In 1922, during Johnson charge the church served as an emergency hospital for the victims of a disastrous fire which destroyed a large segment of the Black community.  During this interim emergency a child was born and named for the church.  As a result of this experience, Rev. Johnson dedicated his efforts toward providing basic hospital care for the Black community.  His efforts were rewarded some sixteen years later.  The Good Shepherd Hospital was opened on June 26, 1938 as the only such institution in an eighty mile radius.  It was sponsored by the Diocese of East Carolina and located on property that had been left the diocese by the Rev. Forbes.  Much of the Rev. Charles E. Williams time as well as that of Mr. Robert R. Noe, Mr. Edward K. Bishop and Dr. Lula Disoway had been given to Good  Shepherd Hospital for Negroes.
The second anniversary of Good Shepherd Hospital was observed at Christ Church on Sunday, June 30, 1940.  At that time it was announced that there was no outstanding indebtedness on the $70,000 building and equipment.  The Duke Endowment, the Pennsylvania Diocese and others were among the donors.  Women auxiliaries of East Carolina and Massachusetts gave the hospital quantities of linens and supplies during the Spring.  The board of directors had as its chairman and treasurer Mr. Noe.  Rev. R. I. Johnson served as its manager and chief organizer.  During this period R. I. Johnson enjoyed an impeccable reputation for service in the community and diocese.  He engaged in special programs on “ Race Tension.”  He spoke on one such program as early as February of 1945, which was held at St. Mary’s Episcopal Church, Kinston, North Carolina.  The other chief speaker was Rev. Mortimer Glover, Rector of St. James Church, Wilmington.
The Reverend W. A. Wilkins, 1948 – 1952.
Wilkins was instrumental in initiating High Church service.  He served as chaplain of Good Shepherd Hospital.
The Reverend Francis G. Johnson, 1953 – 1960.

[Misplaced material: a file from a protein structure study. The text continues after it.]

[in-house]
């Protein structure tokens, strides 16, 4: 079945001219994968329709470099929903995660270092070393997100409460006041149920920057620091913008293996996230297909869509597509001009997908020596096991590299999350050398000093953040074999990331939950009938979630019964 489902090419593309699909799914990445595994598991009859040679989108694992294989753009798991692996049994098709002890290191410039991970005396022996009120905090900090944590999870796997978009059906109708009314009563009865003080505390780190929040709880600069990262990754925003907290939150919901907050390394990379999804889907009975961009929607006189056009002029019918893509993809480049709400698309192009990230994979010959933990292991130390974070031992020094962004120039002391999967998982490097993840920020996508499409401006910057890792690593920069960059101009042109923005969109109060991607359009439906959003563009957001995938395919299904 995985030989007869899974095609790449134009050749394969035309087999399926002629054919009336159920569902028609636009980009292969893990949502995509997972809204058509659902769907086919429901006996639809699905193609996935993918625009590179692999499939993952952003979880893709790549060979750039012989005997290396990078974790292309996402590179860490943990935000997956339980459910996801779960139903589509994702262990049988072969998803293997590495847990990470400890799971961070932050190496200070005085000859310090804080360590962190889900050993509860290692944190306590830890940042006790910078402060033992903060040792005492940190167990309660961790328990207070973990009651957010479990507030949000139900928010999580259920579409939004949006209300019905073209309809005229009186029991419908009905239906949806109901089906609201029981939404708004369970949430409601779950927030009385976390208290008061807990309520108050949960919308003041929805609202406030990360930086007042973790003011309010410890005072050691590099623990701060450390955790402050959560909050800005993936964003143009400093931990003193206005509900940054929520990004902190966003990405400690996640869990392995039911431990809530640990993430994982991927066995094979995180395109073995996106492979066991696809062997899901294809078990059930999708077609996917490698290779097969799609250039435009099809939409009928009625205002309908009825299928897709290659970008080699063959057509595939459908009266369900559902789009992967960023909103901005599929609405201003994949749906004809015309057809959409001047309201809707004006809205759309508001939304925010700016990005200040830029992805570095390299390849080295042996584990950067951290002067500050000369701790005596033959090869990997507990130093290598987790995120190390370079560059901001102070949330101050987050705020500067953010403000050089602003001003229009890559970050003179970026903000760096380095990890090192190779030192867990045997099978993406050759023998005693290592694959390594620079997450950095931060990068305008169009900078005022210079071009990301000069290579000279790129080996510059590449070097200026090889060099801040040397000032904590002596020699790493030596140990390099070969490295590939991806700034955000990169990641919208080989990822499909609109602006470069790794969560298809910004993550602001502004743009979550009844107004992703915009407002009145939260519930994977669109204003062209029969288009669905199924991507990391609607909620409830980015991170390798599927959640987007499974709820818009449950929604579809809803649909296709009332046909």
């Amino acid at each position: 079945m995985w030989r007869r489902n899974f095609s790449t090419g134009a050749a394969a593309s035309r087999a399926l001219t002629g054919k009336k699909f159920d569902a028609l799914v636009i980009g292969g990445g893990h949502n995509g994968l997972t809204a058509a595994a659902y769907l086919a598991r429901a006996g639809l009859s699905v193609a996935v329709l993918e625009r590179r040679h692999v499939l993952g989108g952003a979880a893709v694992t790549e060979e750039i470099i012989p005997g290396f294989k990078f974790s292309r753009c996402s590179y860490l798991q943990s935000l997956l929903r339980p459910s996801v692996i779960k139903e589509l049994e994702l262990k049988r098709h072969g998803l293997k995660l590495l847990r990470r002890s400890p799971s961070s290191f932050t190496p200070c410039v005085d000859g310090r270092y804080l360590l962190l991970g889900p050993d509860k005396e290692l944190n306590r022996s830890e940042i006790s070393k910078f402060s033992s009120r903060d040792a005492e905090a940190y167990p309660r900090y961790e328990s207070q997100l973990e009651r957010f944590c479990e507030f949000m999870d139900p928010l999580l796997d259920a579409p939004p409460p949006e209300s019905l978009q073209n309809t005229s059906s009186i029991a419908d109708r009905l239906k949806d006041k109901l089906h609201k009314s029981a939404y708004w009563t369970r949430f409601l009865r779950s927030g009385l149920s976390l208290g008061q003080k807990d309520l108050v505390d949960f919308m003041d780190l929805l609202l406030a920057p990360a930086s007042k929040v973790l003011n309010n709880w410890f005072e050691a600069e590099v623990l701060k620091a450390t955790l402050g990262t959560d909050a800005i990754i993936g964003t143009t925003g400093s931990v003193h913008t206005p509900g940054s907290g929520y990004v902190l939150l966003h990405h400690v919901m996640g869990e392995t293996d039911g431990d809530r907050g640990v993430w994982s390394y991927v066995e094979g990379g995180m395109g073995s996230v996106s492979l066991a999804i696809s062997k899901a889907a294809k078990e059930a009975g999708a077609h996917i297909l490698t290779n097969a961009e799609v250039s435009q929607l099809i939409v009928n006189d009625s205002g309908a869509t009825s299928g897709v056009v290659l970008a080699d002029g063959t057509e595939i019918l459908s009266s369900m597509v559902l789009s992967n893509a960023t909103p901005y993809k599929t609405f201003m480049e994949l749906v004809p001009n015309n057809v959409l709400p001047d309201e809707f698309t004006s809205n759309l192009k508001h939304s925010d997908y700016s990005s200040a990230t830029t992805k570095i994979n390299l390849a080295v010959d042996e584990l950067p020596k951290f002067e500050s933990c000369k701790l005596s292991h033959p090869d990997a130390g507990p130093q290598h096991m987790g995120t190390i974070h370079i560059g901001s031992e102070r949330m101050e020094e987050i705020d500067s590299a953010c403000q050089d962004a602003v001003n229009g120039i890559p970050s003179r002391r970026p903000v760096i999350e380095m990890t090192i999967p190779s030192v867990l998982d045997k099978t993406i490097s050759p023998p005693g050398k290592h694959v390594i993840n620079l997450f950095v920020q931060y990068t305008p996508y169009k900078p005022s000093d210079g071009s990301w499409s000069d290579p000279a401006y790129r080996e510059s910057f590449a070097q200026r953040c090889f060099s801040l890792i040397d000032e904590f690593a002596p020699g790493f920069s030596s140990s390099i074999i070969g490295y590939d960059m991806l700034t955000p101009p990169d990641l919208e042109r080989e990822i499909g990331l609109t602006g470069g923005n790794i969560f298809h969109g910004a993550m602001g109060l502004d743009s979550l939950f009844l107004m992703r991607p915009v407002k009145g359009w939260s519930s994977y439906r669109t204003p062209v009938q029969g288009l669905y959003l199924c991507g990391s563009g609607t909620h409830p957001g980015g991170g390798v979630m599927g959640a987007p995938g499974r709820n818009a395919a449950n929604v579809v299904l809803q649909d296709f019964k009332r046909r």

Johnson continued to expand the High Church tradition and was active and visible in the community.  He also served as chaplain of Good Shepherd.
The Reverend Aldophus Carty 1963 – 1969.
During his tenure the church was revitalized.  The church sponsored a scouting movement involving a Cub Pack, Boy Scouts, and Explorer Scouts.  The men of the church were reactivated into the Brotherhood of  St. Andrews.  He also served as chaplain of Good Shepherd Hospital.
The Reverend Leslie W. Hewitt, 1969 – 1982.
The major accomplishment during his tenure was the renovation and restoration of the church with the assistance of the Historic Society and the Kellenberg Foundation.  He was of British heritage and constituted the first break of Black priest which began in 1880.
The Reverend Marion S. Poitier, 1982 – 1988.
Under Poitier’s ministry the church reverted to the use of the Free Standing Altar, the Tabernacle and the Reserved Sacraments.  The church became an active participant in a variety of community, diocesan and ecumenical programs, such as the Religious Community Services, the Coalition of Black Episcopalians, and the LARC conferences.  The church became the first Black church to be listed on the historical tour of the city. 
The Rev. Poitier retired in October 1988 due to illness.
The Rev. Thomas C. Noe became our priest in charge from advent of 1988 until December 1989.
The Reverend William Hadden, 3rd , 1990 –2000.
Deacon R.C. West, 2002 – 2003.
In September of 2004 a Covenant for ministry and mission between Christ Church, New Bern, North Carolina and St. Cyprian’s Church was implemented with the clergies of Christ Church; the clergies being the Rev. Canon Dr. Peter B. Stube, the Rev. Mary Frances Curns and the Rev. Jeremy M. Warnick who serves as our Vicar.    
You will note that during certain intervals when no priest was assigned, services of the church were conducted by supply priests or Sub-Deacon, C.C. Stewart, Sr. and Lay Reader, Dr. S.D. Bryan.
The Rev. Lynn C. Peterman, 2007 – 2009.
In August 2007 the Rev. Lynn C. Peterman became Priest Associate at St. Cyprian’s.
The Rev. Peterman’s tenure lasted until September 2009.  She resigned in September 2009 to attend school to seek a Ph.D. in Psychology.
Since her resignation the Rev. Patricia Thomas has served as our supply Priest.
Researched and Submitted by:
  Alice M. Saunders
  St. Cyprian’s Episcopal Church
  New Bern, North Carolina  



St. Cyprian's Episcopal Church

604 Johnson Street

New Bern, NC 28560

(252) 633-3816



Created by Lisa K. 2011 All rights reserved